Beekeeping

Project Overview

YNC09-048
Project Type: Youth
Funds awarded in 2009: $400.00
Projected End Date: 12/31/2009
Region: North Central
State: South Dakota
Project Coordinator:

Commodities

  • Animals: bees

Practices

  • Animal Production: general animal production
  • Education and Training: youth education

    Abstract:

    BACKGROUND
    None

    GOALS
    I wanted a unique project to benefit our farm and community. I wanted to learn about bees and see how they work together as a colony. I wanted to improve crops on our farm through pollination. I wanted to harvest honey and maybe beeswax.

    PROCESS
    After I became interested in beekeeping. I started reading about bees and learning about them. We talked to my great-uncle who is a beekeeper and my neighbor had bees so I got to take a look in his hive. We purchased some supplies. I bought my first 2 colonies from my great-uncle on May 12. I bought another colony on June 11. We checked the hives every couple of weeks and were able to see the brood, larva, nectar, and pollen. One of the hives ended up dying probably because of wax moths, and I laid the frames from that hive in the sun to kill any remaining wax moth larva. At the beginning of November we were finally ready to extract some honey. I had purchased a hand crank extractor that could hold 2 frames at a time. We ended up getting from 4 frames, 3 quarts of honey. We also medicated the hives in November.

    PEOPLE
    I purchased my colonies from Gordon Gause and Jon Kleckhefer, an extension educator in Brookings County. These 2 people also helped a lot by answering questions and offering advice. My dad also helped a lot. We checked the hives together as it can kind of be a 2 person job.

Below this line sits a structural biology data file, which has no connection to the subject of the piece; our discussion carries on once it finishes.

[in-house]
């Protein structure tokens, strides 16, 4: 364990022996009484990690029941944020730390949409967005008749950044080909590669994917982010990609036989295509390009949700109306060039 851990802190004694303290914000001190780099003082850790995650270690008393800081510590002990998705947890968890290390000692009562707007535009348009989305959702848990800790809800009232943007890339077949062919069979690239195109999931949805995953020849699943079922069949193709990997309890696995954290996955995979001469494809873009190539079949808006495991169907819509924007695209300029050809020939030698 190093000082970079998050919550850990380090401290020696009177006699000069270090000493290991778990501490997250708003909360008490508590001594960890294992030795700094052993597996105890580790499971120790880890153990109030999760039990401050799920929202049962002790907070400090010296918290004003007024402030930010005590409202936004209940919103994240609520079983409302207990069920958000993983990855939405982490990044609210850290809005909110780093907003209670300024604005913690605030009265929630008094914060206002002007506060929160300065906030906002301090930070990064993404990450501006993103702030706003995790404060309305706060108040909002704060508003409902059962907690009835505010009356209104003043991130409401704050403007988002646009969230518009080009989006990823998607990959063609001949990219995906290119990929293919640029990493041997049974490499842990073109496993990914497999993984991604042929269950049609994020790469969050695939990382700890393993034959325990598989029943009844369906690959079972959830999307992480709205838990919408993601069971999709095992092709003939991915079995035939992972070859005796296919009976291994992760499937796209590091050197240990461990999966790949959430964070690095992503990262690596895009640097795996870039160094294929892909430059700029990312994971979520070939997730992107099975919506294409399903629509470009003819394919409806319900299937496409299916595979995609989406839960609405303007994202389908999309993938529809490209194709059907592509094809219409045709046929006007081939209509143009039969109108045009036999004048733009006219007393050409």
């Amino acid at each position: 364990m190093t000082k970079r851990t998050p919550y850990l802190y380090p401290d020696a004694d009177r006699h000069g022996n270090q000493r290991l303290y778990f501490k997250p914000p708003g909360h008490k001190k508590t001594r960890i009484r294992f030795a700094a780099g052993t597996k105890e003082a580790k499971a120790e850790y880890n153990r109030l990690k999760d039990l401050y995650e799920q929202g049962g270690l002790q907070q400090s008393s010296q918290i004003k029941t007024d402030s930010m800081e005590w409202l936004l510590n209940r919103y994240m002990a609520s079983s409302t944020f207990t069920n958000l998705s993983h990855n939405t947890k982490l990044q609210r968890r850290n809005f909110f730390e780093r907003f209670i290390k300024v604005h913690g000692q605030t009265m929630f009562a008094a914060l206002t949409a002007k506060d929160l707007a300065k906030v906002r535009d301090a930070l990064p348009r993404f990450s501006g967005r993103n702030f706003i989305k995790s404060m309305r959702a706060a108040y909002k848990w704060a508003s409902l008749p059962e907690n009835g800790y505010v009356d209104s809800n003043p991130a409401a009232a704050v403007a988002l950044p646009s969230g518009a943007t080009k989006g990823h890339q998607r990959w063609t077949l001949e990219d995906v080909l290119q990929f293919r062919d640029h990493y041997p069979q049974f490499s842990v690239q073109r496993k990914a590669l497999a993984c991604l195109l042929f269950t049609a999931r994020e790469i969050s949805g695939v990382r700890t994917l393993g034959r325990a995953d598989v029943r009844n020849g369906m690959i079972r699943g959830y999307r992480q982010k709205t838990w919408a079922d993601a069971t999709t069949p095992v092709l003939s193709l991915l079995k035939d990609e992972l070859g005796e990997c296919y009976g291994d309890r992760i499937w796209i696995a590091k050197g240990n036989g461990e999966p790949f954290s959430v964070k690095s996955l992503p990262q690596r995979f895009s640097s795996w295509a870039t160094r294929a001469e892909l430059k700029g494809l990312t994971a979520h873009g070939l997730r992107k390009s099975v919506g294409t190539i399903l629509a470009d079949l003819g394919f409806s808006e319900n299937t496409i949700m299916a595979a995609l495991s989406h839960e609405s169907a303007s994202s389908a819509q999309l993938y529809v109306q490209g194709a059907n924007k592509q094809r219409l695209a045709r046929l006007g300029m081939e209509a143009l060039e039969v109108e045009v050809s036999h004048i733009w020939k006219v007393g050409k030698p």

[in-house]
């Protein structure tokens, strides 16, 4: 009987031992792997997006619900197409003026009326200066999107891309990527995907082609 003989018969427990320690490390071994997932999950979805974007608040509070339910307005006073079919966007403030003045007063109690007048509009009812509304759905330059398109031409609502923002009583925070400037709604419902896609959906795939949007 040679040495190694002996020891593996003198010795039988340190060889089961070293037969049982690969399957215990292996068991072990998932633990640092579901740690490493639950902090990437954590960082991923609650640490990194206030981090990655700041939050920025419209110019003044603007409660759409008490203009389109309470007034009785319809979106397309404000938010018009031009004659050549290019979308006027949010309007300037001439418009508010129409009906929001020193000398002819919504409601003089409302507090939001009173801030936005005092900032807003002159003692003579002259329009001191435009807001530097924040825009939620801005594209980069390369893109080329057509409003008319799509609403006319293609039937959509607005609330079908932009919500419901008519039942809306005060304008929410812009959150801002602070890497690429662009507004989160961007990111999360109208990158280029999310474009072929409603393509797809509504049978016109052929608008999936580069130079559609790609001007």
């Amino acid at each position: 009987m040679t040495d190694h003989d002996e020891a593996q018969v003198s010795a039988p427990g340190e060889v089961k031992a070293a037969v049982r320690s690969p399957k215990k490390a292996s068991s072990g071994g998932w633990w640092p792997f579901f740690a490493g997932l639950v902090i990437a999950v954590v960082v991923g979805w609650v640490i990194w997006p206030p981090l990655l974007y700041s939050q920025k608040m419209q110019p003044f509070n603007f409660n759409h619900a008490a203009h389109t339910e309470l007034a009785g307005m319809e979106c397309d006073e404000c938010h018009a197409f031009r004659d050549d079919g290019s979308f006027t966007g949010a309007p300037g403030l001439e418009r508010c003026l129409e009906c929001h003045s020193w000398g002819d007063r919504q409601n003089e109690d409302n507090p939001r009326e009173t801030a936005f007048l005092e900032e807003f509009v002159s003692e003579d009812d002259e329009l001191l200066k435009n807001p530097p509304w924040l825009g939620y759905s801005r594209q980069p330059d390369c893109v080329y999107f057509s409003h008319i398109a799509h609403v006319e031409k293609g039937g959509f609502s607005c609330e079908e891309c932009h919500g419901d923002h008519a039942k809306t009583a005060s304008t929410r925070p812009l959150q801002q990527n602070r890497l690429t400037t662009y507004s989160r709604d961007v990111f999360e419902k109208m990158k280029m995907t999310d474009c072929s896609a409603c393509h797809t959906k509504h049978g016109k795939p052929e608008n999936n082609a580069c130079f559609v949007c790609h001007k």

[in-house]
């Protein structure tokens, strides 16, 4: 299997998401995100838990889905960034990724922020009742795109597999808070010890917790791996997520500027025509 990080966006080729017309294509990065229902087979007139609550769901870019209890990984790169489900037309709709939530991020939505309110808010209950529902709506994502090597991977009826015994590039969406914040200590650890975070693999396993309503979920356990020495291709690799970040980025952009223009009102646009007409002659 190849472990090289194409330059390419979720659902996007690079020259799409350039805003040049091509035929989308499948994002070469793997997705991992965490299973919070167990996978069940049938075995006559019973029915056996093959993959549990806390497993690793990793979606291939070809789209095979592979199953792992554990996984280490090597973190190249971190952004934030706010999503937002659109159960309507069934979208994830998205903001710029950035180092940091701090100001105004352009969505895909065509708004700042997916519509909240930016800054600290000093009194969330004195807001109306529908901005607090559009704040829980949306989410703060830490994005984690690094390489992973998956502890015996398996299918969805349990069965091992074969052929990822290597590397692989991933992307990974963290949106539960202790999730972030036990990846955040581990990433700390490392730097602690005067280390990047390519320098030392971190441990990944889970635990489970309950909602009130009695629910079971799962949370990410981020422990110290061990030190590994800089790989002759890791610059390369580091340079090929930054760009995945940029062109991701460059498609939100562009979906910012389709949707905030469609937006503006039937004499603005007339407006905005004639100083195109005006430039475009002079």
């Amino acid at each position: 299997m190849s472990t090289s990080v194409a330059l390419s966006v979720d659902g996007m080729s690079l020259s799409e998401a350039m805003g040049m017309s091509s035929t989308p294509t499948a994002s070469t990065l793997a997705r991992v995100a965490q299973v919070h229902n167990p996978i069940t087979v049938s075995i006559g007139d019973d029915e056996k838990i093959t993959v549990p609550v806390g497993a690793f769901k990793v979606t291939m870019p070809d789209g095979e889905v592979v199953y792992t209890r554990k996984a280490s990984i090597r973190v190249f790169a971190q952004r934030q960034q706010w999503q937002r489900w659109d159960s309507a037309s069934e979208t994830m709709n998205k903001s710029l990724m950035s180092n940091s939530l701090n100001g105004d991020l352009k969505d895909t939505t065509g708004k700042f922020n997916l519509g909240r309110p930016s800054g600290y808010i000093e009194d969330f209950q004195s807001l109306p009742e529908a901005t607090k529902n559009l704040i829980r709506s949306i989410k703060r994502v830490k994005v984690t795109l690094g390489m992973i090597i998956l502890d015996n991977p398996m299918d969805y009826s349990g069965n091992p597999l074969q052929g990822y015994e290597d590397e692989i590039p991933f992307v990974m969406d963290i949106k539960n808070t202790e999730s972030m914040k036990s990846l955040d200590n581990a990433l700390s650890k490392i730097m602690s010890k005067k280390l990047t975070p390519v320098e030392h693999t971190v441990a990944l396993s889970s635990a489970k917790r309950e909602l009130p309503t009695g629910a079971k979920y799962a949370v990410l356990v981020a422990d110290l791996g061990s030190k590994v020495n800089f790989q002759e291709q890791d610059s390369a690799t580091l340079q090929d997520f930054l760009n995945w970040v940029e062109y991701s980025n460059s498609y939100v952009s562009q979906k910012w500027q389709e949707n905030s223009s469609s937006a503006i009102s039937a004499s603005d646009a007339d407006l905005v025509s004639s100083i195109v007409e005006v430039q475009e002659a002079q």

RESULTS
    The results of the project ended up being 3 quarts of honey, 2 live hives, and 1 dead hive. I knew there wouldn’t be a lot of honey this year. Because the bees had to make all new combs and we had to leave them some for winter, but we also had a decrease in honey because of all the flooding this summer wiping out plants. I should have checked the hives more in August through October so we could have caught the wax moth problem and maybe the whole colony wouldn’t have died. Overall though, it was a fun new project and I learned a lot.

    DISCUSSION
    I learned about how honey bees are beneficial insects through pollination and how they work together and make honey. I have learned lots about beekeeping and my dad has discovered he enjoys it too. My family has enjoyed the delicious fresh honey. It will affect my community more in the future when I get enough honey to sell.

    OUTREACH
    I prepared a power point presentation on beekeeping. On June 29 I used it for an illustrated talk at the Turner County 4-H public presentation day. There were about 20 people there. I made a display called “The Buzz about Bees.” I shared the interesting bee facts with my local 4-H club of about 12 on July 19. I brought the display to the Turner County Fair in August where many people saw it. I extracted honey at our November 6 4-H meeting and served the fresh honey on graham crackers for lunch. I gave an informative speech on bees to my high school oral communications class of 23, in November.

    Thanks for giving me the opportunity to learn about sustainable agriculture by starting a beekeeping project. I appreciated the chance to learn about beekeeping.

    Any opinions, findings, conclusions, or recommendations expressed in this publication are those of the author(s) and do not necessarily reflect the view of the U.S. Department of Agriculture or SARE.